Here's what you should be buying instead.
In the never-ending search for value, you have to be constantly on the look-out for overvalued investments, for speculative bubbles where prices have gone up and up, seemingly with unstoppable momentum.
But, of course, nothing is unstoppable. All bull runs end. All booms turn to bust. And when they do, inexperienced investors can get terribly burnt. Yet there seems to be something innate in human psychology which seems to draw us to bubbles like moths to a flame.
So here I will attempt to identify 5 current investments which are overvalued and which are potentially bubbles. And for each I will try to suggest more reasonably-priced alternatives.
India is a great investment story. The country has everything going for it: growth of 8% a year, good demographics, a host of emerging companies and a burgeoning middle class. And I have to admit I, personally, am kicking myself for not buying into this.
In 2006, and again in the depths of the credit crunch in 2009, India's Sensex 30 index stood at 9,000. At its peak in November 2010 it touched 21,000. Phew! That's an incredible 130% return in 18 months!
But if you've been keeping track of valuations, at the crest of this mighty bull run Indian stocks stood at a heady price/earnings ratio of 25. For comparison, the number for the Chinese stock market at the time was only 15.
Yep, it's true the Sensex has fallen back since then, but only to around 18,000 and a P/E ratio of 20. For me this is still way over-valued. I would steer clear of Indian shares until the P/E ratio is back down to the mid-teens.
Russia is currently at half the P/E ratio of India, and Brazil is only a little more expensive. If you want BRIC exposure, go for these markets instead.
You can't seem to pick up an investment magazine or the business section of a newspaper these days and not come across a tip for a hot gold mining stock, or an advert offering to buy your gold. Everyone wants to get a slice of the action. The euphoria over gold is a tell-tale sign of a bubble.
From my contrarian viewpoint, the time to buy gold was ten years ago, when it was priced at $250/oz, when everyone, including the UK government, was selling gold. Today the precious metal stands at over $1,400/oz, and everyone wants to buy gold. Would I buy at this price? Not in a million years.
As the world economy continues to recover the demand for oil, a rather more useful commodity, will grow. As a holder of BP (LSE: BP) I am still a firm believer in this story.
'Why Unloved Sectors Can Deliver Superior Results'
Claim your FREE copy of this Special Report which contains everything you need to know about 'Sin Stocks'. We'll explain how ethical investors could be paying a cruel price for their convictions, and show you how 'Sin Stocks' could make your portfolio feel good!
To claim your FREE copy of this report -- CLICK HERE
3. Mid cap stocks
Not much to say here except that in the last few years mid cap shares have outperformed both large caps and small caps. But this has resulted in relatively high valuations for mid caps.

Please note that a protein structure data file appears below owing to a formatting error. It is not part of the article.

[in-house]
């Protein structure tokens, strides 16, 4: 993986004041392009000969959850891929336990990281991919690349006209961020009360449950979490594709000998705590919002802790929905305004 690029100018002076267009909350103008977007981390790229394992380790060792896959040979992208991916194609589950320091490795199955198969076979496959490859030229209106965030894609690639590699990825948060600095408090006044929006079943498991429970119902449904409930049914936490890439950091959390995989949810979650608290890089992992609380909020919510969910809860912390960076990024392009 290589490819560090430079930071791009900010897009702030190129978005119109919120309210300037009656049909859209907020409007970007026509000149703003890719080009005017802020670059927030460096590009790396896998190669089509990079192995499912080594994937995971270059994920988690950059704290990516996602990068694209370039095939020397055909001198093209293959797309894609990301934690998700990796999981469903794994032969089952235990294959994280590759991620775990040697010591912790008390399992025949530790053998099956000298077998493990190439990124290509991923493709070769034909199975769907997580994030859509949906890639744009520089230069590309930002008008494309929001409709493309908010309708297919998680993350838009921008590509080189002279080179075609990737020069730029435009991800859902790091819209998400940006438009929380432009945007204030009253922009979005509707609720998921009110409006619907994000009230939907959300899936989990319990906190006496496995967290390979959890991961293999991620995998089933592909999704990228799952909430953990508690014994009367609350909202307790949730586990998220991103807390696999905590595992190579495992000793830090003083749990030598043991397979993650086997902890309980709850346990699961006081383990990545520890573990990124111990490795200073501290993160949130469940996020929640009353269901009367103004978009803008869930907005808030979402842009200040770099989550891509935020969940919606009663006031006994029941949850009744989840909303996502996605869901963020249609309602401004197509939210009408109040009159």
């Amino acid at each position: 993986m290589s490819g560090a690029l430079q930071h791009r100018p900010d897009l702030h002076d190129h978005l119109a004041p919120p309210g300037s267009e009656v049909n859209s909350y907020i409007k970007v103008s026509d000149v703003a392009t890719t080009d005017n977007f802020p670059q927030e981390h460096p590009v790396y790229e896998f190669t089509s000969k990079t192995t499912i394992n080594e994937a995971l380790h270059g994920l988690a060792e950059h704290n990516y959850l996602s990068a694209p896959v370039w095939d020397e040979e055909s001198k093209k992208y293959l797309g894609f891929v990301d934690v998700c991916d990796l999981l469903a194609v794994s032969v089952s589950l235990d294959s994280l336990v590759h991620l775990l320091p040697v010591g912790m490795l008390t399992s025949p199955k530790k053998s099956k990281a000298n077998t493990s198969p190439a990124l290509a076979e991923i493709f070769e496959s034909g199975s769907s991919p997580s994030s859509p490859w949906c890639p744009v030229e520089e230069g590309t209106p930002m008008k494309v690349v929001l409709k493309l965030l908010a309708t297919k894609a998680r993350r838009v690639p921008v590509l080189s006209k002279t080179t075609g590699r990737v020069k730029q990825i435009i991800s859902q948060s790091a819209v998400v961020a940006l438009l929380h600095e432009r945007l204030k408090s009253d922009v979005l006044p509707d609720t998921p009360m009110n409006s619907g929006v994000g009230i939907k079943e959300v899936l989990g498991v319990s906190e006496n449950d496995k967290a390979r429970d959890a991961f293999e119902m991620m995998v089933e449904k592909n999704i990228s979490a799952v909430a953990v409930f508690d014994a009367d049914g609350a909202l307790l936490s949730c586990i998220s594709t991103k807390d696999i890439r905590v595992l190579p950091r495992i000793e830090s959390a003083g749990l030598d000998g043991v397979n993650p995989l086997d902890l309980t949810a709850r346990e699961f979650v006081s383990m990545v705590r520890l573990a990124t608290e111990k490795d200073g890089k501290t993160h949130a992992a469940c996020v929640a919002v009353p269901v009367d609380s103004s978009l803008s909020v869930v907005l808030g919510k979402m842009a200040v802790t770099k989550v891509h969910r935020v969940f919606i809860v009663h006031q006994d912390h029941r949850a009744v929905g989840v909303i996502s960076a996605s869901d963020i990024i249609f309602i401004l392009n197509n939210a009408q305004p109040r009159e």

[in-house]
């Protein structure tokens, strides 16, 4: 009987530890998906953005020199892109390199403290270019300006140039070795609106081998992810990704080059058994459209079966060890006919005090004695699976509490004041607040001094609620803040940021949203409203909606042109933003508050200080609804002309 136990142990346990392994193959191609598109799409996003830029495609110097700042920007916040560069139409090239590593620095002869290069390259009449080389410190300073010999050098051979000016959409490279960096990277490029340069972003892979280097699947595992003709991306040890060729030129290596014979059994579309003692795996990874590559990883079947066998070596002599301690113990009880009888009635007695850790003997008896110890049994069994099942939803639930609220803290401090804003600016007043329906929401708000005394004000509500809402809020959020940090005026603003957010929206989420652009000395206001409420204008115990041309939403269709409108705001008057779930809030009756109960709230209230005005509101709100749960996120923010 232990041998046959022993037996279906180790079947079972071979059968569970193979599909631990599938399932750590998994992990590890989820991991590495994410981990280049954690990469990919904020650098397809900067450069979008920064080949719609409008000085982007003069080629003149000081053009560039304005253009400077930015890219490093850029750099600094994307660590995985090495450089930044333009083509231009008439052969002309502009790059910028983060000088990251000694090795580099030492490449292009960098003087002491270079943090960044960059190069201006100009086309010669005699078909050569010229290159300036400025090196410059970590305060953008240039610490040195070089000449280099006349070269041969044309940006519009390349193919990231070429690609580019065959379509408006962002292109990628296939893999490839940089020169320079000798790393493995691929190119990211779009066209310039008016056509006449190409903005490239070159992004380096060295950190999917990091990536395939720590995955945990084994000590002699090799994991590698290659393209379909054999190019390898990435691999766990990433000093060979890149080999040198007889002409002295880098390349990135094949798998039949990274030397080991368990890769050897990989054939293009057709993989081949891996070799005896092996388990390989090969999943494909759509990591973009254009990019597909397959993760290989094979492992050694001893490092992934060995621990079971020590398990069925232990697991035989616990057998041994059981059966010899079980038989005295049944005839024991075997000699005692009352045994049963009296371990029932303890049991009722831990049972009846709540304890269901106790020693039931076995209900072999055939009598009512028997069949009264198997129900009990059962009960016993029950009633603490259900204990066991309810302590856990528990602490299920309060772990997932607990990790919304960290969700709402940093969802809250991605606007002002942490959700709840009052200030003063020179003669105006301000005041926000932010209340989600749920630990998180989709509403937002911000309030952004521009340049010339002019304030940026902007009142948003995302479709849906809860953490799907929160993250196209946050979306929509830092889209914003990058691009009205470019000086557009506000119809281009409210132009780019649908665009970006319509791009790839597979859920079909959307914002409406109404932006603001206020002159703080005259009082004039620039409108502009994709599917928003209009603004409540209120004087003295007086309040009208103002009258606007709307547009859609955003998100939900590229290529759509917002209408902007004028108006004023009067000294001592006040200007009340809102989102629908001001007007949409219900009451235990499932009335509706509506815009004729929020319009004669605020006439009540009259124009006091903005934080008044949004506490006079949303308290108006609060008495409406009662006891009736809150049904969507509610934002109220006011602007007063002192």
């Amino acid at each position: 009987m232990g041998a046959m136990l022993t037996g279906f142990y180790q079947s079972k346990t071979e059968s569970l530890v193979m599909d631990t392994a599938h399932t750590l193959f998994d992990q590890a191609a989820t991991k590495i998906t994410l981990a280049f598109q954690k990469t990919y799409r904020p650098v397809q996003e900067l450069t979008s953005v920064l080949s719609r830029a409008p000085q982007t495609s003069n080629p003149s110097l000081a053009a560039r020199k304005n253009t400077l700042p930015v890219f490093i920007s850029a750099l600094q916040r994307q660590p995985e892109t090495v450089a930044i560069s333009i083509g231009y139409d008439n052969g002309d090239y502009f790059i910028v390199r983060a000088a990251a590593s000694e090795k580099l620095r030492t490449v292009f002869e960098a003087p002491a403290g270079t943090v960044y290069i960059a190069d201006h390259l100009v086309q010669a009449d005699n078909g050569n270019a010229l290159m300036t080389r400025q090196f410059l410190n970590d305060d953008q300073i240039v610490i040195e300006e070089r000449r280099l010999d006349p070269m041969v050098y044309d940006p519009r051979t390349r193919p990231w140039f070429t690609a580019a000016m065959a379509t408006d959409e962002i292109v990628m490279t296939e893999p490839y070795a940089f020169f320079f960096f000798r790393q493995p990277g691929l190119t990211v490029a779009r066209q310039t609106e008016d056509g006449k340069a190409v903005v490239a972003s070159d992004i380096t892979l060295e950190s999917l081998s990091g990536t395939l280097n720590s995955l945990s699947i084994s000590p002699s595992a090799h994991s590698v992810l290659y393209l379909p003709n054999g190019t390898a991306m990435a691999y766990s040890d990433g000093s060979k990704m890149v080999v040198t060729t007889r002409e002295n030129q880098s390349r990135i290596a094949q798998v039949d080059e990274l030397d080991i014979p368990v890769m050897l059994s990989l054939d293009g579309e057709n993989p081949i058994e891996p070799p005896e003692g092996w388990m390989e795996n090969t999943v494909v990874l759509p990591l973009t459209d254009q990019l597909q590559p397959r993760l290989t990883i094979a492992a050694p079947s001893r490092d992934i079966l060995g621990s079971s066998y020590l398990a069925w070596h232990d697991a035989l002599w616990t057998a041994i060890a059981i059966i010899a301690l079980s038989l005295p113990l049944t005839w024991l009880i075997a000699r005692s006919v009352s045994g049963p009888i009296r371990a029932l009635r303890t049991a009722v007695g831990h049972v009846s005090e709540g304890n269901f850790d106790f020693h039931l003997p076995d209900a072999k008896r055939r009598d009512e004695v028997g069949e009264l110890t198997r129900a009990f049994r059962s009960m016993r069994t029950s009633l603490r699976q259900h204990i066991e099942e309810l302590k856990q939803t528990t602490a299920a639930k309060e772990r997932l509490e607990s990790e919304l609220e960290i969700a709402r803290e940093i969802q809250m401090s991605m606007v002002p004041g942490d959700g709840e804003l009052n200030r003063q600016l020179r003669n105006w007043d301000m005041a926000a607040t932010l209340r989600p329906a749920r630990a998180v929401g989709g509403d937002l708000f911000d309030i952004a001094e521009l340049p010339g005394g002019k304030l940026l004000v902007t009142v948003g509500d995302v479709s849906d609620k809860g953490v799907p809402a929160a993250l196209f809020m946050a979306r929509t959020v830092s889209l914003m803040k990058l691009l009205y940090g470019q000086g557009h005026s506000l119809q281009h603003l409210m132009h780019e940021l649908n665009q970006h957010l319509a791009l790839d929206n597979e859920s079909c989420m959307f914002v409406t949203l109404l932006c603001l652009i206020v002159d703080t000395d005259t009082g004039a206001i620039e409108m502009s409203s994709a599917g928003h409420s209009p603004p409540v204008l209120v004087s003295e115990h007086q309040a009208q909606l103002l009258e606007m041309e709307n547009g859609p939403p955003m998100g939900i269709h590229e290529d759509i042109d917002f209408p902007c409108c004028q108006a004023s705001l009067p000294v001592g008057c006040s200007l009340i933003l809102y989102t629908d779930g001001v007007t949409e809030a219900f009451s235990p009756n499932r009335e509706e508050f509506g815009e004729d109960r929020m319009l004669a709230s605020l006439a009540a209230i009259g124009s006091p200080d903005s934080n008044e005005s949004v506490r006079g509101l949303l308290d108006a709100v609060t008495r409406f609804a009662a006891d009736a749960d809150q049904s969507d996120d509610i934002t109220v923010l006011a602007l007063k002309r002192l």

The FTSE 250 Index is at a P/E ratio of 17.5, as opposed to 13.7 for the FTSE 100 Index. This is the reverse of the situation a decade ago.
It is time to rotate into large caps which currently are at very attractive valuations, with juicy dividends on offer too.
4. Tech shares
Aren't those iPads and 3DS's just so cool?
Technology certainly is a wonderful thing. But, twelve years after the great tech bubble, which was followed by the horrific 'tech wreck', technology shares are heading towards bubble territory again.
And, in the UK, the company leading the tech charge is ARM Holdings (LSE: ARM), the microchip designer. It's a great British company which is growing fast, but as my fellow Fool Owain Bennallack has said, there's just one snag: the share price has already gone up six-fold in two years, and ARM is currently on a trailing P/E ratio of 55.
To me, that is unsustainable -- this is an impressive company, but it is over-valued.
If you are interested in investing in companies that are driving growth through scientific research, then a better value play is pharma and biotech. This is an unloved sector which undoubtedly has its difficulties but is, in my view, oversold.
However, arguably the biggest bubble in the recent past has not been in stocks or commodities but is instead in a completely different asset class: property. The bubble has been slowly deflating since 2007.
There was a rally in 2009-10, but don't be suckered into buying now. In my opinion, property is still over-valued, and the market will remain moribund for several years to come.
Yep, you guessed it, shares! The good news is that, although there are areas of overvaluation, if you seek it out there is plenty of value to be found in many stocks and in many markets.
> Prabhat owns shares in BP.
FREE 'SIN STOCK' REPORT
Can sin stocks make your portfolio feel good?
Oil spills, wars, droughts, melting ice caps, binge drinking, obesity and pollution... the list of reasons why some investor avoid so called 'Sin Stocks' grows ever longer. But could investors be paying a cruel price for ethical investment convictions?
Click here to claim your free copy of the Motley Fool's special report